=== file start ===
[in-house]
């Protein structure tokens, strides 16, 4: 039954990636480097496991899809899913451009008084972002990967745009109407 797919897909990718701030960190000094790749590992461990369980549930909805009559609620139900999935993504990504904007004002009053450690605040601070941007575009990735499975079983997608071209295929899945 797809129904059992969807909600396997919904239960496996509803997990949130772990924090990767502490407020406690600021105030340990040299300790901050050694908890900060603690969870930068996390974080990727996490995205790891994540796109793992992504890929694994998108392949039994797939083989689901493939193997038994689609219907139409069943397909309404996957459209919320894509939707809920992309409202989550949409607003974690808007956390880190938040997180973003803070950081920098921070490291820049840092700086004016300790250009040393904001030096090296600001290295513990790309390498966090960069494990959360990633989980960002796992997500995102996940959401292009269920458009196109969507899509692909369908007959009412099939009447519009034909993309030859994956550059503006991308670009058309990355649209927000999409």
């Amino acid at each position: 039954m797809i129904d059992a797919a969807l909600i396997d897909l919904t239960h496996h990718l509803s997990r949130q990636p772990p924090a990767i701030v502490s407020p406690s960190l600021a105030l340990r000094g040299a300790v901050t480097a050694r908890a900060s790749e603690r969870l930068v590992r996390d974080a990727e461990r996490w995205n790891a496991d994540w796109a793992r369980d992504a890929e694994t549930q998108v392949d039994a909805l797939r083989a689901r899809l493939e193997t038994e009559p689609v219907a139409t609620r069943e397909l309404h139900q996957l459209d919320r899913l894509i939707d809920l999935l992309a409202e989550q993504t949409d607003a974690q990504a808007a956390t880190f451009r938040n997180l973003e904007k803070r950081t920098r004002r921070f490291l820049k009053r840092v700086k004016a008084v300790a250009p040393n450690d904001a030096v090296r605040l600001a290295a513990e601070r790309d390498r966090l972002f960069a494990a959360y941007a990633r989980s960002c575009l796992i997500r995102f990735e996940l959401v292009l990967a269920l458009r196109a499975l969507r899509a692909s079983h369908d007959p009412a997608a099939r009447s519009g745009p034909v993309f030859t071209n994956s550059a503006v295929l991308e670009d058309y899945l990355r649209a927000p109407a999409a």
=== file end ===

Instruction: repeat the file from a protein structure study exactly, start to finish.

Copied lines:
[in-house]
């Protein structure tokens, strides 16, 4: 039954990636480097496991899809899913451009008084972002990967745009109407 797919897909990718701030960190000094790749590992461990369980549930909805009559609620139900999935993504990504904007004002009053450690605040601070941007575009990735499975079983997608071209295929899945 797809129904059992969807909600396997919904239960496996509803997990949130772990924090990767502490407020406690600021105030340990040299300790901050050694908890900060603690969870930068996390974080990727996490995205790891994540796109793992992504890929694994998108392949039994797939083989689901493939193997038994689609219907139409069943397909309404996957459209919320894509939707809920992309409202989550949409607003974690808007956390880190938040997180973003803070950081920098921070490291820049840092700086004016300790250009040393904001030096090296600001290295513990790309390498966090960069494990959360990633989980960002796992997500995102996940959401292009269920458009196109969507899509692909369908007959009412099939009447519009034909993309030859994956550059503006991308670009058309990355649209927000999409």
């Amino acid at each position: 039954m797809i129904d059992a797919a969807l909600i396997d897909l919904t239960h496996h990718l509803s997990r949130q990636p772990p924090a990767i701030v502490s407020p406690s960190l600021a105030l340990r000094g040299a300790v901050t480097a050694r908890a900060s790749e603690r969870l930068v590992r996390d974080a990727e461990r996490w995205n790891a496991d994540w796109a793992r369980d992504a890929e694994t549930q998108v392949d039994a909805l797939r083989a689901r899809l493939e193997t038994e009559p689609v219907a139409t609620r069943e397909l309404h139900q996957l459209d919320r899913l894509i939707d809920l999935l992309a409202e989550q993504t949409d607003a974690q990504a808007a956390t880190f451009r938040n997180l973003e904007k803070r950081t920098r004002r921070f490291l820049k009053r840092v700086k004016a008084v300790a250009p040393n450690d904001a030096v090296r605040l600001a290295a513990e601070r790309d390498r966090l972002f960069a494990a959360y941007a990633r989980s960002c575009l796992i997500r995102f990735e996940l959401v292009l990967a269920l458009r196109a499975l969507r899509a692909s079983h369908d007959p009412a997608a099939r009447s519009g745009p034909v993309f030859t071209n994956s550059a503006v295929l991308e670009d058309y899945l990355r649209a927000p109407a999409a």